LeeD

Bionic Poster
Faximator, if I had a video of my 1hbh, I'd without hit just to spite YOU.
I don't care about YOU at all.
I'm trying to help fellow posters, not my critics.
And yes, I can fire off some pretty solid 1hbh topspins, even against 4.5 level players. I'd rather slice though, and use open stance topspin 1hbh.
 

Fxanimator1

Hall of Fame
Faximator, if I had a video of my 1hbh, I'd without hit just to spite YOU.
I don't care about YOU at all.
I'm trying to help fellow posters, not my critics.
And yes, I can fire off some pretty solid 1hbh topspins, even against 4.5 level players. I'd rather slice though, and use open stance topspin 1hbh.
So no video then?:( Because if you posted a video of YOU hitting this topspin one-hander that you speak of, it would go a long way in lending some credibility, or not.

You're the one that mentioned video in the first place.

Do we need photos or vids.
How about we hit some 1hbh topspin shots?
And your idea of "trying to help fellow posters", is by using this condescending tone and sarcasm of yours, in some sort of superior, know-it-all way to make it seem like you know all of this through experience.
 

LeeD

Bionic Poster
Dude, only YOU want videos. Video doesn't mean anything.
How you HIT the ball is what counts.
I hit the ball at 4.0 levels. No 5.5 would care what I say.
What level are you?
 
I believe that this might be the answer for the initial acceleration for the one hand backhand -
I believe that the initial acceleration for the 1h backhand is the key for a high level backand. I think pro players get that by starting with their upper arm jammed on their chest and turning the upper body.

Yesterday, on Tennis Channel, Almagro hit a high pace backhand winner down the line. They showed nice camera views after the shot. I used the DVR to stop and view his backand from the view from behind. His upper arm was tight against his chest and his upper body turned a lot. See if you can find a video that shows this part of the backhand.

When I look at your backhand I see space between your upper arm and chest. Needs more and better videos.

According to my view, in your case, if you turn your upper body this space will decrease a little and not accelerate your upper arm as I think I'm seeing the upper arm accelerate in the Almagro video. Maybe Almagro's arm is also semi-straight when he starts the upper body turn.

This issue needs some better videos to see how tight your upper arm is. It also needs some more pro videos to establish that the upper arm is actually tight against the chest and also exactly when during the stroke it is tight.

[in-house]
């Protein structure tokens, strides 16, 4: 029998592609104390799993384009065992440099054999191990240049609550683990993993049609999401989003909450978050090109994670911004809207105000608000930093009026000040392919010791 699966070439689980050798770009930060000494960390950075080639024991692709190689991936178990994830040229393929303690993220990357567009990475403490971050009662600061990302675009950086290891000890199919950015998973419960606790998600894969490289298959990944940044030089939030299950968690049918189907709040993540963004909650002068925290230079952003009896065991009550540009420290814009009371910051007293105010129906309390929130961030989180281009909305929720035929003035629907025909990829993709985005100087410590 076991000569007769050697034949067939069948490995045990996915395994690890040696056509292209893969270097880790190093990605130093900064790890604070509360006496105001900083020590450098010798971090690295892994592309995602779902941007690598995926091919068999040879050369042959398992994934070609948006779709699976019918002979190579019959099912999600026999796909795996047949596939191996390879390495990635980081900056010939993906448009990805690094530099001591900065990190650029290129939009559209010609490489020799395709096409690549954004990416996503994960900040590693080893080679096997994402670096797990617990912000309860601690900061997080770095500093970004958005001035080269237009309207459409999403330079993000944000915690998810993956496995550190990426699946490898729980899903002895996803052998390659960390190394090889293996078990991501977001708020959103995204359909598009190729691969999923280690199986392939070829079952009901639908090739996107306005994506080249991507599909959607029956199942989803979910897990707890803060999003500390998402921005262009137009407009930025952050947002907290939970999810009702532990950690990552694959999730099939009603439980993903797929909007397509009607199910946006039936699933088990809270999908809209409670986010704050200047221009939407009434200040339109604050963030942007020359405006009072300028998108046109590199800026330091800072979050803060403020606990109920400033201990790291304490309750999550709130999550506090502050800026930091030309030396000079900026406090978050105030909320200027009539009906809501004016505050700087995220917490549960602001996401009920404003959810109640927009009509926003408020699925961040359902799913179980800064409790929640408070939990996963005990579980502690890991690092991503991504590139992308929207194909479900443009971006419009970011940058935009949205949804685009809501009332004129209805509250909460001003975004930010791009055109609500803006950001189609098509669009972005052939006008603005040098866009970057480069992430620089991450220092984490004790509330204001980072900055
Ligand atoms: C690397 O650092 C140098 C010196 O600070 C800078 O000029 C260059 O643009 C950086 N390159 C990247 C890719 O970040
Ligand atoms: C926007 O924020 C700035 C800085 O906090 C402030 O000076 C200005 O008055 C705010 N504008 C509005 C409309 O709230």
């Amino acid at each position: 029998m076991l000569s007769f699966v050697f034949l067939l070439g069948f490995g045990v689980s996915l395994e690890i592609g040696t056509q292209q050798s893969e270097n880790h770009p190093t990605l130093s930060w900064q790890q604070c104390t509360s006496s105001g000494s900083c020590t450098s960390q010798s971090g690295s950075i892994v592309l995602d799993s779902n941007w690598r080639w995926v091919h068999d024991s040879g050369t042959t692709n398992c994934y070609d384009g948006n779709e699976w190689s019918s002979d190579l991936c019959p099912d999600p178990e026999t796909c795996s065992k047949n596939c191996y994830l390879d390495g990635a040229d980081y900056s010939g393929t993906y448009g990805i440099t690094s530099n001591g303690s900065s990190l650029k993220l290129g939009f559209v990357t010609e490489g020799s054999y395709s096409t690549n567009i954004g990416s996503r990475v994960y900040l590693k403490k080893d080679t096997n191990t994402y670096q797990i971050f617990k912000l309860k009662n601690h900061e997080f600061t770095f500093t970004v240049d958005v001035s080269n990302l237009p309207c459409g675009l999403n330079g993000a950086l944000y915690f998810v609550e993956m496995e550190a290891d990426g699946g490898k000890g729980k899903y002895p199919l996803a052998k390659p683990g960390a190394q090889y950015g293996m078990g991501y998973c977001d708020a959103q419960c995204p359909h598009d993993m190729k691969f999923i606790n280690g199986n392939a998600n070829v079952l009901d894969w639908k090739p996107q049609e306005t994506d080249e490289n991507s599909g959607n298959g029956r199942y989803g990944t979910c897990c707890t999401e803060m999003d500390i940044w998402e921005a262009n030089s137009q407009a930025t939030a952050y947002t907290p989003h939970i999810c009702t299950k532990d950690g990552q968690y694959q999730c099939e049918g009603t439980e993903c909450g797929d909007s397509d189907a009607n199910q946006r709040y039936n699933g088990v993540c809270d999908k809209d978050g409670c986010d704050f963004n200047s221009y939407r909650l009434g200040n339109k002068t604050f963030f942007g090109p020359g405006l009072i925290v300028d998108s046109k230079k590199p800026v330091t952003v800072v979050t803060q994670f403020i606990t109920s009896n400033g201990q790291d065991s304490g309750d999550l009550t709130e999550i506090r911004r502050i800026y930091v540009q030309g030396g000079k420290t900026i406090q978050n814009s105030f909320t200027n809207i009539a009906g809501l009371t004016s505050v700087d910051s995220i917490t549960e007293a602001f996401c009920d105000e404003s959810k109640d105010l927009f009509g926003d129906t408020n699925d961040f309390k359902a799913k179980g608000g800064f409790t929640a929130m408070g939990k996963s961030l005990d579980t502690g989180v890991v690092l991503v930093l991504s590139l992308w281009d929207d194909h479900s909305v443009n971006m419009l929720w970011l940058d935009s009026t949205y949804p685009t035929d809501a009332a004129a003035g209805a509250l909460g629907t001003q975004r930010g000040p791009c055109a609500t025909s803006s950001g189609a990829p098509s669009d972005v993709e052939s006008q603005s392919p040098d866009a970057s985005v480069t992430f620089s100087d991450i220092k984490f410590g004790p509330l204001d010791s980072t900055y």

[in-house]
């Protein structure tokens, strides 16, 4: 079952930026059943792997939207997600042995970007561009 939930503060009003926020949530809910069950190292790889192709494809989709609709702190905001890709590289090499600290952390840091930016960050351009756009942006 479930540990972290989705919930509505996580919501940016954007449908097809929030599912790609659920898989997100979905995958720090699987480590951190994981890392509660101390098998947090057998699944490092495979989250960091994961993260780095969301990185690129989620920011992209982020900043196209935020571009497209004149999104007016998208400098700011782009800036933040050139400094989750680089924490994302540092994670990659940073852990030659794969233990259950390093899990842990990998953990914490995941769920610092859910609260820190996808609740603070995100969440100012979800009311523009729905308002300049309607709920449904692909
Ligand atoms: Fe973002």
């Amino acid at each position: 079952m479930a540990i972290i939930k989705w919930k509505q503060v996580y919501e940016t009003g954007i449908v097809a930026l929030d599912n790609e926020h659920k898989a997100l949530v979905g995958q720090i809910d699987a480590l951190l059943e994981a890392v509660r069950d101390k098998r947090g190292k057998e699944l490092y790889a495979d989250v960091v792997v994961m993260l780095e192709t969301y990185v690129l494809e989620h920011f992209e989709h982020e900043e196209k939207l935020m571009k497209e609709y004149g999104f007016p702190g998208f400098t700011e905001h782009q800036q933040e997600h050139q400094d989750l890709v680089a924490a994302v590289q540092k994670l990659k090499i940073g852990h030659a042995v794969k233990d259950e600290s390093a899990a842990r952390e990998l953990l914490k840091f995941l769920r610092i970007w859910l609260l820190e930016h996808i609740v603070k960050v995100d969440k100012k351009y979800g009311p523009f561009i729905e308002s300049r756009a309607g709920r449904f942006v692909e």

Justine Henin. Other camera angles would be better for this issue.
https://www.youtube.com/watch?v=LdDwMj3_WMA

You can also experiment by keeping the upper arm pinned on the chest when you start your 1hbh with upper body rotation.

Maybe someone who has a high level backhand can comment on this issue or take a video.
See other replies in the same thread after this one and especially the video of Fxanimator's backhand. Click ">" to go to the thread.

1. For your one handed backhand, on your take back I would not have the racquet face as open.
2. On the follow through open up your chest more.

From looking at your "grip" I can't really see because of you bulbous handle, but try and turn it over more. as in knuckles on the top bevel. I think that will fix number 1. Try to get more of your hand behind your handle in other words.

This is a video me hitting a one handed back hand, but I'm sure a video of Dimitrov would be a better example.
https://www.youtube.com/watch?v=PEaXm4ZdJV4&feature=youtu.be
 
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Curiosity

Professional
Take it or leave it: Here's a description of a contemporary 1H topspin BH as it was taught to me....

Start approximately like Fed, but not with his initial "racquet facing the sideline," because that's momentary in case he goes to slice. Have your front foot forward and be in balance.

Have your UB/shoulders turned at least 120 degrees away from the direction you want the ball to depart. (You'll finish 0-15 degrees off that departing line.)

Have the racquet hitting face 90 degrees to your chest, and racquet angled up as much as appropriate for the shot. (This is prep for depth of lag, the deeper the lag desired, the more vertical the racquet.)